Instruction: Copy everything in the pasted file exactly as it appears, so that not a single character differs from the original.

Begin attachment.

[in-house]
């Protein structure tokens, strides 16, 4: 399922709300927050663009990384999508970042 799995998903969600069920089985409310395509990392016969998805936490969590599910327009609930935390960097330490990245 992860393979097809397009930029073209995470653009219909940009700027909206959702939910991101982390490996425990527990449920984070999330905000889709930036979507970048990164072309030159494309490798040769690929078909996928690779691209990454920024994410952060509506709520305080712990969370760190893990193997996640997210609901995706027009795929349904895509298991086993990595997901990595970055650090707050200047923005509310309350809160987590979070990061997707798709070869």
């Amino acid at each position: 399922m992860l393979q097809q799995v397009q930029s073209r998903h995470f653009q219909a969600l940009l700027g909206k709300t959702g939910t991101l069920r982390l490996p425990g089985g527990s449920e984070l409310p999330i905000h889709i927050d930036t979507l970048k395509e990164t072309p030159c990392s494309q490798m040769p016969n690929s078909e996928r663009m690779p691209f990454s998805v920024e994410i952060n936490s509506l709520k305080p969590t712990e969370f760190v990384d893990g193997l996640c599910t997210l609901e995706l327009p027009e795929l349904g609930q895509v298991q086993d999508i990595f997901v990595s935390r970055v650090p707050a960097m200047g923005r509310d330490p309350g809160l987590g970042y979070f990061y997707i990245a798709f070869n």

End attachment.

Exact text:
[in-house]
């Protein structure tokens, strides 16, 4: 399922709300927050663009990384999508970042 799995998903969600069920089985409310395509990392016969998805936490969590599910327009609930935390960097330490990245 992860393979097809397009930029073209995470653009219909940009700027909206959702939910991101982390490996425990527990449920984070999330905000889709930036979507970048990164072309030159494309490798040769690929078909996928690779691209990454920024994410952060509506709520305080712990969370760190893990193997996640997210609901995706027009795929349904895509298991086993990595997901990595970055650090707050200047923005509310309350809160987590979070990061997707798709070869």
């Amino acid at each position: 399922m992860l393979q097809q799995v397009q930029s073209r998903h995470f653009q219909a969600l940009l700027g909206k709300t959702g939910t991101l069920r982390l490996p425990g089985g527990s449920e984070l409310p999330i905000h889709i927050d930036t979507l970048k395509e990164t072309p030159c990392s494309q490798m040769p016969n690929s078909e996928r663009m690779p691209f990454s998805v920024e994410i952060n936490s509506l709520k305080p969590t712990e969370f760190v990384d893990g193997l996640c599910t997210l609901e995706l327009p027009e795929l349904g609930q895509v298991q086993d999508i990595f997901v990595s935390r970055v650090p707050a960097m200047g923005r509310d330490p309350g809160l987590g970042y979070f990061y997707i990245a798709f070869n």